Different audiences can better understand scientific uncertainties when expressions and communications formats are tailored to their needs. EFSA’s new and targeted approach to uncertainty communication will help communicators to further boost the transparency of its scientific advice.
Primarily intended for science communicators, the guidance is a companion to the technical EFSA Scientific Committee guidance on uncertainty analysis in scientific assessments from 2018. EFSA is gradually implementing these two new guidance documents for assessors and communicators.
More Clarity For Decision-Makers
Barbara Gallani, head of communication, engagement and cooperation at EFSA, said: “EFSA’s harmonised approaches to uncertainty analysis and now also to uncertainty communication are improving the consistency and clarity of our scientific advice for decision-makers in the EU food safety system.
“In particular, the communication approach we have developed aims to increase understanding of how our scientific experts express their confidence in the methods and underlying scientific evidence used in their assessments, and in their conclusions about potential risks.”
How The Guidance Was Developed
The guidance on uncertainty communication is an innovative and practical tool for communicators to provide uncertainty information and is based on social research and expertise.
“For the first time at EFSA, experts from social science disciplines such as sociology and psychology contributed to the development of an official EFSA publication, working together with our assessors from the natural sciences and science communicators,” Ms Gallani said.
Evidence of people’s understanding/awareness of uncertainty information and how they use it was extracted from published research. Several studies came to light thanks to a public consultation. Applying these findings to examples of EFSA scientific evaluations, the experts developed a body of practical instructions and advice for communicators to follow, generally and in specific contexts. This information is layered for different audiences (e.g. technical, informed, entry) who were grouped according to criteria such as their scientific literacy and familiarity with food safety issues.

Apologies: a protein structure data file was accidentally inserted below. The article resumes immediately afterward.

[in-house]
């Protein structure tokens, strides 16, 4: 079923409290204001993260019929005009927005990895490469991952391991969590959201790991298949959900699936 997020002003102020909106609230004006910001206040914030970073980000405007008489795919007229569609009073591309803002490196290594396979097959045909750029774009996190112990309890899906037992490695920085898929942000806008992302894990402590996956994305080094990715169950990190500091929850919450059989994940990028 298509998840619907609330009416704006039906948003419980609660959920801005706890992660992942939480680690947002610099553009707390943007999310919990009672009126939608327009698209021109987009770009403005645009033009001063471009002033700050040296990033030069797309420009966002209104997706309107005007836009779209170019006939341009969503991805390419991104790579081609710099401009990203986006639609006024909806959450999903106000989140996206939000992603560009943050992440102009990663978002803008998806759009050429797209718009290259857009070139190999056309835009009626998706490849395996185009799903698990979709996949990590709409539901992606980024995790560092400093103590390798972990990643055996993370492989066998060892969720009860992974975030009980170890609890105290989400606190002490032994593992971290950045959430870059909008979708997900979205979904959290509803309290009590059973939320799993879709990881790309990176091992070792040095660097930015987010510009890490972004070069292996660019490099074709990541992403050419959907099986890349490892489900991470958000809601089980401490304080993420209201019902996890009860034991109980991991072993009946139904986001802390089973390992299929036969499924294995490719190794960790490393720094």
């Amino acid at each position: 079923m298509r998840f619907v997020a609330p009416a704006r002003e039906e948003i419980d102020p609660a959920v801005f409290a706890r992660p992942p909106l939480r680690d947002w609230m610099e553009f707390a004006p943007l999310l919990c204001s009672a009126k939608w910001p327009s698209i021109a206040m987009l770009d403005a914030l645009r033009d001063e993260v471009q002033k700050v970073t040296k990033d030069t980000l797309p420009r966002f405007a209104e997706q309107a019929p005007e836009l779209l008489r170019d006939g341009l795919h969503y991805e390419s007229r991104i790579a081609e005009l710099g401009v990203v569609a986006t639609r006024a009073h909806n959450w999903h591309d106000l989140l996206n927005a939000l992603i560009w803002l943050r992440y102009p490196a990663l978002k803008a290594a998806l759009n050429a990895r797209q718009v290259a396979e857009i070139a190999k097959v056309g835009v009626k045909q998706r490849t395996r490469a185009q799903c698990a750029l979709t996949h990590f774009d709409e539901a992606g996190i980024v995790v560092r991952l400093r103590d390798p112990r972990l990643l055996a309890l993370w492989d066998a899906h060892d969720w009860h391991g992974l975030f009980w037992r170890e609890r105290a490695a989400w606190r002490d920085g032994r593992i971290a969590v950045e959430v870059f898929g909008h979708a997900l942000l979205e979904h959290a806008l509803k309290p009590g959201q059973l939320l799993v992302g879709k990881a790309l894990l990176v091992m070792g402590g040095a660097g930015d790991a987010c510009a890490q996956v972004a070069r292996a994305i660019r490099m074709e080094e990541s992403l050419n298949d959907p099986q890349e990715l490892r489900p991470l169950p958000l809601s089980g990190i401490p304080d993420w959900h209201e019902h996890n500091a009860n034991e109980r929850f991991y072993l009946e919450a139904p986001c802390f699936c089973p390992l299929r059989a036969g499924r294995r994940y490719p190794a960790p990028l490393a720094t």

Working With Partners And Stakeholders
The guidance document benefited from dialogue with our partners in the European Commission and EU Member States. Risk managers and communicators were briefed regularly on its development and contributed through workshops and consultations to the final version. Stakeholder groups such as NGOs, consumer associations and food operators were also involved.
Ms Gallani concluded: “Through the improvements we make to our scientific methodologies – including our communications approaches – our goal remains to support our partners who manage the EU food safety system in the interests of Europe and its citizens.”